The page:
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Brazilian Terrestrial Digital Television System is ten years’ old

Reprodução InternetThe Brazilian Terrestrial Digital Television System (SBTVD-T) is ten years’ old Since its creation in 2006, its role has been to set the guidelines for the migration from the analog signal to the digital signal and enable the population to enjoy programs with better quality pictures and sound, without interference from signal noise or screen burn-in.

Television is Brazil’s most popular means of communication, found in 97% of households according to the Pesquisa Nacional por Amostra de Domicílios, or PNAD, a sample survey of Brazilian households carried out by Instituto Brasileira de Geografia e Estatística, or IBGE, the Brazilian Census Bureau.

The advantages of the digital signal include the ability to watch on mobile devices; multiprogramming that supports the transmission of different programs on the same channel; and the possibility for interaction using Ginga, the Brazilian middleware for the direct exchange of data via the television set.

The system is currently adopted in 18 countries. Besides Brazil and Japan, ISDB-T has been chosen by Peru, Argentina, Chile, Venezuela, Ecuador, Costa Rica, Paraguay, the Philippines, Bolivia, Uruguay, the Maldives, Botswana, Guatemala, Honduras, Sri Lanka and Nicaragua.


Disconnecting analog TV

In South America, Brazil was the first nation to begin disconnecting analog TV signals. It all began at Rio Verde, Goiás State, on March 1st. The next city on the disconnection schedule is Brasília, as well as a further nine municipalities bordering the Federal District (DF), on October 26th.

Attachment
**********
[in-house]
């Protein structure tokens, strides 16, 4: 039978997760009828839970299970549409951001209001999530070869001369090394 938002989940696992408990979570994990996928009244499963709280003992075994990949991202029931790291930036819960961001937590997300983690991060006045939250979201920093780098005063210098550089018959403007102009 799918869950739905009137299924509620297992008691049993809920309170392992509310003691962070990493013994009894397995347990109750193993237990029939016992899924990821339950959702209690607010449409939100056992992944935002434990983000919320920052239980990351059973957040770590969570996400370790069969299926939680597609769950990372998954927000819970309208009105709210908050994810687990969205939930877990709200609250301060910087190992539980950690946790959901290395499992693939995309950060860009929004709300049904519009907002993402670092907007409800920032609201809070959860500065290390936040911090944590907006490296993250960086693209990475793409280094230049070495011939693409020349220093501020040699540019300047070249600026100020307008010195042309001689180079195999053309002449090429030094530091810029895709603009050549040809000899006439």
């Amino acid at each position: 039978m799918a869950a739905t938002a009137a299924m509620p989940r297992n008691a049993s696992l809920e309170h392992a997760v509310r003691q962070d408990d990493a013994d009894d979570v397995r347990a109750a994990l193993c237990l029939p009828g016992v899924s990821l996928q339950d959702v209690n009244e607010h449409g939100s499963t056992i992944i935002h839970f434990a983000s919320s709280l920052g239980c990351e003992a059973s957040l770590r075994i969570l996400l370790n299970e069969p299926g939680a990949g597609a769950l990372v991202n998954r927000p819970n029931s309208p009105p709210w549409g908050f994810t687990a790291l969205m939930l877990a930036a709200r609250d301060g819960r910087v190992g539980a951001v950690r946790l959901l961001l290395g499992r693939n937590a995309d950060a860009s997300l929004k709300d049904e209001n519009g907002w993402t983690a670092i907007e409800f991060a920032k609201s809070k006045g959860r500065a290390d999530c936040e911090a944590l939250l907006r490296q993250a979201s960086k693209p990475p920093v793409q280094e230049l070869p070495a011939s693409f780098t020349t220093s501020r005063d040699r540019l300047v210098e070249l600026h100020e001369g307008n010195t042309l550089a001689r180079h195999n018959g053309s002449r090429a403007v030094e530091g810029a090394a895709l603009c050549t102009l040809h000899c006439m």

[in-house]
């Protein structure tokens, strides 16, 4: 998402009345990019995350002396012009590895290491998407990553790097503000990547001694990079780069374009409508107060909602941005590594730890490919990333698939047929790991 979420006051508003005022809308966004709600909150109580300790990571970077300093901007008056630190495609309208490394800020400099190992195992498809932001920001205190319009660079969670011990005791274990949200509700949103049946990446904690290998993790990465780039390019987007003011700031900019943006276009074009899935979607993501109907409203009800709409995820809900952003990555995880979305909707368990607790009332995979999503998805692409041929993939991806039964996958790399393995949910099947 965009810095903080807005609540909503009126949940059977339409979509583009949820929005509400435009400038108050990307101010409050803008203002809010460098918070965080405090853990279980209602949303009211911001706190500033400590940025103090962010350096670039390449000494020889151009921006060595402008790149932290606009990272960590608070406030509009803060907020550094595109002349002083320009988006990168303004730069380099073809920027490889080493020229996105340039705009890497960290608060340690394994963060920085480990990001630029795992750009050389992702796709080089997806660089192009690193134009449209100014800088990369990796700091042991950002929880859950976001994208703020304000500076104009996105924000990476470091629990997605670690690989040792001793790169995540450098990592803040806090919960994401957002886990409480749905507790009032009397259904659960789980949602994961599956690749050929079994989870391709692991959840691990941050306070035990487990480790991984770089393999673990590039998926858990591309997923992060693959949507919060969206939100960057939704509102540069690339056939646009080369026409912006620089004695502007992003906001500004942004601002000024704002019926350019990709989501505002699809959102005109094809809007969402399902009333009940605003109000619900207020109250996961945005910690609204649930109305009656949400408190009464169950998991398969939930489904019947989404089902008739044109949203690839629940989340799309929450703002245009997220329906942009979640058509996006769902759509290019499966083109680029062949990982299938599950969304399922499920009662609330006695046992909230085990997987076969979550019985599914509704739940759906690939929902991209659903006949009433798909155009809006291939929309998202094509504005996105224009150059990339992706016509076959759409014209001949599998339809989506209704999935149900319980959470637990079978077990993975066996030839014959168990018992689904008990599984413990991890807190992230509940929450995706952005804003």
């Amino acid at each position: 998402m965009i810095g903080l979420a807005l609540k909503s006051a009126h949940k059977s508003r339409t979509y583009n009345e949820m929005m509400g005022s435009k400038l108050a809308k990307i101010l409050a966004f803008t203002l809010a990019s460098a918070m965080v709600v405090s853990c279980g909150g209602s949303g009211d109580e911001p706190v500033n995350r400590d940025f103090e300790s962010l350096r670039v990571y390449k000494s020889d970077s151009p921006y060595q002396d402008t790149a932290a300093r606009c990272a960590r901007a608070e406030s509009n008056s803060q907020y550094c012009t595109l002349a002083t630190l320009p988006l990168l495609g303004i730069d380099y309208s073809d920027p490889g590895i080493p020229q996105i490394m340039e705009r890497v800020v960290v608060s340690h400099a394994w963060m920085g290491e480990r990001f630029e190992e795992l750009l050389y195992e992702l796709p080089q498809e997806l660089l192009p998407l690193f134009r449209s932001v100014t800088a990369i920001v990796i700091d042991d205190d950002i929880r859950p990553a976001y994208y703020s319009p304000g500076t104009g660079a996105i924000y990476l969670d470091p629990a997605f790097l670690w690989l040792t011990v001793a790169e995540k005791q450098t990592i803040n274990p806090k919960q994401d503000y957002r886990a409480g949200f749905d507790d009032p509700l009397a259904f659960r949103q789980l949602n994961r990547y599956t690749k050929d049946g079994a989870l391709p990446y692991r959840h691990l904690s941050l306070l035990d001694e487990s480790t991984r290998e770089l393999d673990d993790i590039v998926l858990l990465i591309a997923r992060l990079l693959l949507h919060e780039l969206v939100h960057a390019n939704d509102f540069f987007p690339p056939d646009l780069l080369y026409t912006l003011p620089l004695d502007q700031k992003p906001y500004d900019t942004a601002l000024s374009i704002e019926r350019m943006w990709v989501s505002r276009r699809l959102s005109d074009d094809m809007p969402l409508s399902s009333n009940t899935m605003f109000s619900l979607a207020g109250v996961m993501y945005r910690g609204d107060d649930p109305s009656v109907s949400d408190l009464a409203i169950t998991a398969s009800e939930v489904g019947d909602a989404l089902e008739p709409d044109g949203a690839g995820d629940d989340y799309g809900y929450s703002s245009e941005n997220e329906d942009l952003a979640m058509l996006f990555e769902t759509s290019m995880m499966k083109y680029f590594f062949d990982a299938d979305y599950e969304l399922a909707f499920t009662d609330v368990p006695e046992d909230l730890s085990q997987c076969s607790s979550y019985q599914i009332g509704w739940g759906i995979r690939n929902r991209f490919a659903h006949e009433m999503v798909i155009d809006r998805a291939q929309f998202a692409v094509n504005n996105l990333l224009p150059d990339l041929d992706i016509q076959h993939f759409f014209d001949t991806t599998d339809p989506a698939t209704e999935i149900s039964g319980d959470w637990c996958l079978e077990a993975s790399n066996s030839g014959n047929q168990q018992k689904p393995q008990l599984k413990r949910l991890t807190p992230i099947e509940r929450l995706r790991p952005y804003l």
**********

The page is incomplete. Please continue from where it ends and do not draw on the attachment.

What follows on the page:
Check out the disconnection schedule here.


The SBTVD standard

The SBTVD standard was based on the Japanese ISDB-T model following extensive research by a Study Group consisting of SET technicians and engineers, together with ABERT – Associação Brasileira das Empresas de Rádio e Televisão (the Brazilian Association of Radio and TV Companies). Over a four-year period (1994 – 1998) they analyzed the existing digital TV standards, and it was only in the year 2000 that they did in-depth analysis of the Japanese model, considered to be the most efficient, with the support of the Mackenzie Presbyterian University and under the watchful eye of ANATEL (National Telecommunications Agency).

The studies they carried out led to a series of enhancements and, on November 26, 2003, under presidential decree 4901, the Brazilian Digital Television System (SBTVD) was launched with the aim of creating a benchmark model for terrestrial television in Brazil.


Partners since the ISDB-T model was created, SET will pay homage to the 10th anniversary of the creation of the SBTVD during the opening ceremony of SET EXPO 2016, which takes place from August 29 until September 1, in São Paulo.

For further information on how to register for the Trade Show or enroll for the Conference, click here.

For further information about the SBTVD-T, read the full story here.


Source: Ministry of Communications and Wikipedia